Stay@: Villa Iva 4*
Cross the border to Serbia, arriving to Novi Sad at lunch time. Visit the beautiful synagogue, built in 1909., recognised as a cultural monument since 1991. Late afternoon arrival to Serbian capital, Belgrade. We will spend the evening in one of Belgrade’s famous bohemian nightspots, with a Gypsy orchestra and local delicacies, enjoying the atmosphere just as it was when the famous Orient Express train stopped here on the way to Istanbul.
Walking tour of Belgrade, visiting Dorćol – the old Jewish quarter, the synagogue and the Jewish museum. Meet the members of the local Jewish community. Discover the metropolis of the Balkans, with it’s rich history, famous restaurants and bohemian night life, stretching back centuries. An eclectic mix of the Orient and Europe, beautiful views and cultural treasures.
Leave Belgrade in the morning, driving through the rugged countryside of Bosnia, along the same historical route once used by horse caravans to deliver the goods from the east, towards Sarajevo, and further south – to the Adriatic coast. Enjoy the evening in the old centre of Sarajevo, discovering it’s smells, tastes and sounds that gave Sarajevo the name – Jerusalem of the Balkans.
We start the day with the departure towards “The Tunnel“, one of the symbols of the Siege of Sarajevo, that lasted 3 years. Continue along the banks of Miljacka river, learning about Sarajevo glory years and centuries, visit the starting point of World War I, where Archduke Franz Ferdinand of Austria was assassinated in 1914, and visit the Jewish community and the Jewish museum. Free afternoon followed by a dinner in a local restaurant.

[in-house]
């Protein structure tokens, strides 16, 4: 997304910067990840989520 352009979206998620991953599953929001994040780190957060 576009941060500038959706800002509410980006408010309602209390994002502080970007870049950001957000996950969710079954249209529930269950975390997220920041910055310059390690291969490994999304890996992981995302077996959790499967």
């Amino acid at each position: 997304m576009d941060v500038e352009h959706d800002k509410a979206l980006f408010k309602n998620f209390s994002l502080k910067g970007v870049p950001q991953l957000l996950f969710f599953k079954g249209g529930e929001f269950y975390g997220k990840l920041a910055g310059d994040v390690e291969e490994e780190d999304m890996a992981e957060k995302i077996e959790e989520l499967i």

Drive south, across Bosnian mountains, moving towards Herzegovina area, visiting Mostar and it’s famous Old Bridge, an UNESCO World Heritage site. Further along Neretva river, visit the town of Stolac, where thr famous Rabbi Moshe Danon was buried, and whose grave is still kept by a local Muslim family. Once a pilgrimage place, the Rabbi’s grave today is a protected cultural monument of Bosnia and Herzegovina. End our day in Dubrovnik, on the Adriatic coast.
Stay@: Hilton Imperial Dubrovnik 5*; Hotel Excelsior 5*; Hotel Bellevue 5*
Jewish merchants from Albania are mentioned in local archives in 1368. After the Spanish expulsion in 1492 Dubrovnik became an important transit centre for refugees travelling to Balkan cities under Turkish rule. Jews were allowed to settle in Dubrovnik and were given customs privileges to encourage transit trade. Jews dealt mainly in textiles, silk, wool, leather, and spices. They were allowed to live inside the walls in 1538, but in 1546 a ghetto was established in a small street (still called the Jewish street) enclosed by walls, and the gate was locked at night. Visit the museum, in the second oldest Sephardic synagogue in Europe showing the synagogue artefacts and other items belonging to the past. The well-preserved cemetery contains 200 old gravestones, including that of Rabbi Jacob Pardo, who died there in 1819. Sunset walk along the monumental city Walls are a perfect prelude to evening stroll along Stradun – the main city merchants street.